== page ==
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Welcome to the High Score Esports News Weekly Round-Up!

Each week, High Score updates you on the week that was in esports. Catch up on the coolest matches, the biggest battles, and the latest news right here, all in easy to digest word bites! Read on friends and stay in the know!

Team USA Found The Way To Overwatch History At BlizzCon

Along with something slightly resembling an apology and all the new game news, BlizzCon also held the Overwatch World Cup, and if you couldn’t figure it out from the headline just above, Team USA was the big winner. For three years, South Korea won the Overwatch World Cup, and for three years, The US was knocked out of competition pretty early. But this year… this year was like a Rocky movie, only with less punching and more mouse clicking.

Team USA went 18-1 on maps and didn’t suffer a single series loss. The one map they lost was to South Korea in the semi-finals, but Team USA made up for it in the grand finals by taking down the reigning champions 3-0. Overwatch World Cup MVP Jay “Sinatraa” Won upset Han Solo when he got cocky after the grand final, saying “Well, we actually thought we’re gonna 3-0 everyone, but we dropped a map to Korea.”

Team USA and Houston Outlaws support Shane “Rawkus” Flaherty took a more humble approach, saying “Third time’s the charm, and everyone works super hard. It feels so good actually finally do that. Like, I don’t, I don’t really have words to really explain how I feel right now. But it was something that I wanted to do no matter what.”

Liooon Makes History Of Her Own

Team USA weren’t the only history makers at BlizzCon. Xiaomeng “Liooon” Li became the first woman to win any World Championship at BlizzCon. To be frank, Liooon didn’t just win the Hearthstone World Championship, she dominated it by going undefeated in the tournament.

After her decisive victory against Brian “bloodyface” Eason in the grand finals, an emotional Liooon spoke to the cheering crowd.

“Two years ago, I remember I was competing in a huge tournament. I was waiting in line for signups. And there was this guy telling me, ‘You’re a girl. You should not be waiting in line here. It’s not for you.’ And now today, I am here, with all this support from the fans.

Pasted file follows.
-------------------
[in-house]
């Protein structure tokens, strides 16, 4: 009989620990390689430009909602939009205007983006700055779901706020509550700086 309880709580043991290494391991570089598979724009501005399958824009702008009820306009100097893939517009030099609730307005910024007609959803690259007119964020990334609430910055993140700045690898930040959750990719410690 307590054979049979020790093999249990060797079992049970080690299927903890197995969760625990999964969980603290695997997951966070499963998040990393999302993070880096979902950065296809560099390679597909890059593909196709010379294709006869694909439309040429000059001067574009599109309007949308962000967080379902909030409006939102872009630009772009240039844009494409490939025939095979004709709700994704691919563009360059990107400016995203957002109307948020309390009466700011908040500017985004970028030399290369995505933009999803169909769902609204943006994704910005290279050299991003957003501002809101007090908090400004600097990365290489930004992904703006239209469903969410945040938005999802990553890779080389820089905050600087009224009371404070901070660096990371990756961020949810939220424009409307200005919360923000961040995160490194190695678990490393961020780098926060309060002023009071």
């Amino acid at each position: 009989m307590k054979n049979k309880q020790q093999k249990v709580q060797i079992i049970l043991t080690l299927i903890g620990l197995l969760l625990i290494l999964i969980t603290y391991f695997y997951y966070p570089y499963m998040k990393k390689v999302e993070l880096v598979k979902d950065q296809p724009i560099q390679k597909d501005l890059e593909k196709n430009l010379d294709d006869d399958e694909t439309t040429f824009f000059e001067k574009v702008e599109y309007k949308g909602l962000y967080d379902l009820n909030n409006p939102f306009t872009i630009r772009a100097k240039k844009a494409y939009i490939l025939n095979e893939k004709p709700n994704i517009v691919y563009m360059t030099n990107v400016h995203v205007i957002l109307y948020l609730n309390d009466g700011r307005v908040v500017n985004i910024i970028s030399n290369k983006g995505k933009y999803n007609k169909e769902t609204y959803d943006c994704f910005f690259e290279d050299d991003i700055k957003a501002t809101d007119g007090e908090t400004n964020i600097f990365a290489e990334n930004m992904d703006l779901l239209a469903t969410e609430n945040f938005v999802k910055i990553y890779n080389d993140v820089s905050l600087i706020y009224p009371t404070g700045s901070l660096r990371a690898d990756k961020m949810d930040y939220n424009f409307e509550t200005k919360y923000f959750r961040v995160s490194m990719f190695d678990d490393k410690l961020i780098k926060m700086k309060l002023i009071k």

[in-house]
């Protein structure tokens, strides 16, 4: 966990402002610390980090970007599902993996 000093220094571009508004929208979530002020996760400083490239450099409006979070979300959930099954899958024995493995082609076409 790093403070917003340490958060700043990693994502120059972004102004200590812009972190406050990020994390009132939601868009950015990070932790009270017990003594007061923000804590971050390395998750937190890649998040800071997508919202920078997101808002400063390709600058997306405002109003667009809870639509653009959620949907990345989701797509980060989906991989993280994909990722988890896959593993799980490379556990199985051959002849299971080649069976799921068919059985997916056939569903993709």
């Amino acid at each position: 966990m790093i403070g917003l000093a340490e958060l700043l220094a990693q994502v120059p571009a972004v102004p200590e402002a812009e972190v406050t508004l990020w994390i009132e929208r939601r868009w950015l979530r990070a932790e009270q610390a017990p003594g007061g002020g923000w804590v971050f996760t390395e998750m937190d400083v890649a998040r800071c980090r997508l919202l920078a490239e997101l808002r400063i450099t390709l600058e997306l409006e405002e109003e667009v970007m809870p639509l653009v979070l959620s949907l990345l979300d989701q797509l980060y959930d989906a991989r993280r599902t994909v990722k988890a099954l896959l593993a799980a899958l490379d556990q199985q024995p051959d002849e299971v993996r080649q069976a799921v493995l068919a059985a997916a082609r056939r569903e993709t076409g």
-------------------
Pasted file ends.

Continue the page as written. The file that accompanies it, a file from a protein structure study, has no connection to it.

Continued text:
“I want to say to all the girls out there who have a dream for esports, for competition, for glory: If you want to do it, and you believe in yourself, you should just forget your gender and go for it.”

StarCraft Goes Dark

While South Korea lost its first Overwatch World Cup ever to Team USA (U!S!A! U!S!A!) the country constantly worried about the irrational choices of their northern neighbors didn’t go home emptyhanded thanks to Park “Dark” Ryung Woo.

In truth, Dark bringing the StarCraft World Cup back to South Korea is a bigger deal to the country than losing Overwatch. Sure, dominating Overwatch is fun and all for the esports fans in South Korea, but StarCraft is a big big deal there. When Finnish player Joona “Serral” Sotala won the StarCraft World Cup last year, defeating Kim “Stats” Dae Yeob, it was the first time South Korea had lost the World Cup for the game. StarCraft is huge in South Korea, and the loss last year was horrifying to the country.

But that loss surely made this year’s victory that much sweeter.

League Of Legends Created A New Legend In The Semi-Finals

Spectators packed the Palacio Vistalegre in Madrid for what everyone figured would be a great match between G2 Esports and SK Telecom T1. After all, SK Telecom T1 has the best record in the 9-year history of the LCS – including winning the World Championship three times in the last seven years – and G2 is the home team (well, they’re based in Germany, but they are a Spanish team). Add to it that G2 was just two series victories away from making history by being the first team in LoL to win every major competition they competed in during a calendar year, and you had lots of pressure on both teams.

The battle between the two teams went four games, with both G2 and SKT having moments to show off just how great they are. Thanks to  jungler Kim “Clid” Tae-min and top laner Kim “Khan” Dong-ha, SKT was consistently able to take the lead in each game, but G2 wasn’t about to lie down and let SKT roll over them. The opening leads would quickly vanish as G2 battled back each and every time.

G2 would force SKT to use a summoner in skirmishes, or pick off a main target in a moment when SKT was scattered, and suddenly, SKT’s lead was questionable. SKT’s mid laner Lee “Faker” Sang-hyeok, who we wrote about last week, made a few big mistakes during the day that cost SKT dearly.

As the series went on, G2 stopped needing to come from behind, as the pressure proved too much for SKT. In the end, G2 Esports defeated SK Telecom T1 3-1 and moved on to the grand finals, which will go down on November 10. G2 will face off against FunPlus Phoenix in the hopes of continuing their amazing run for the year. 

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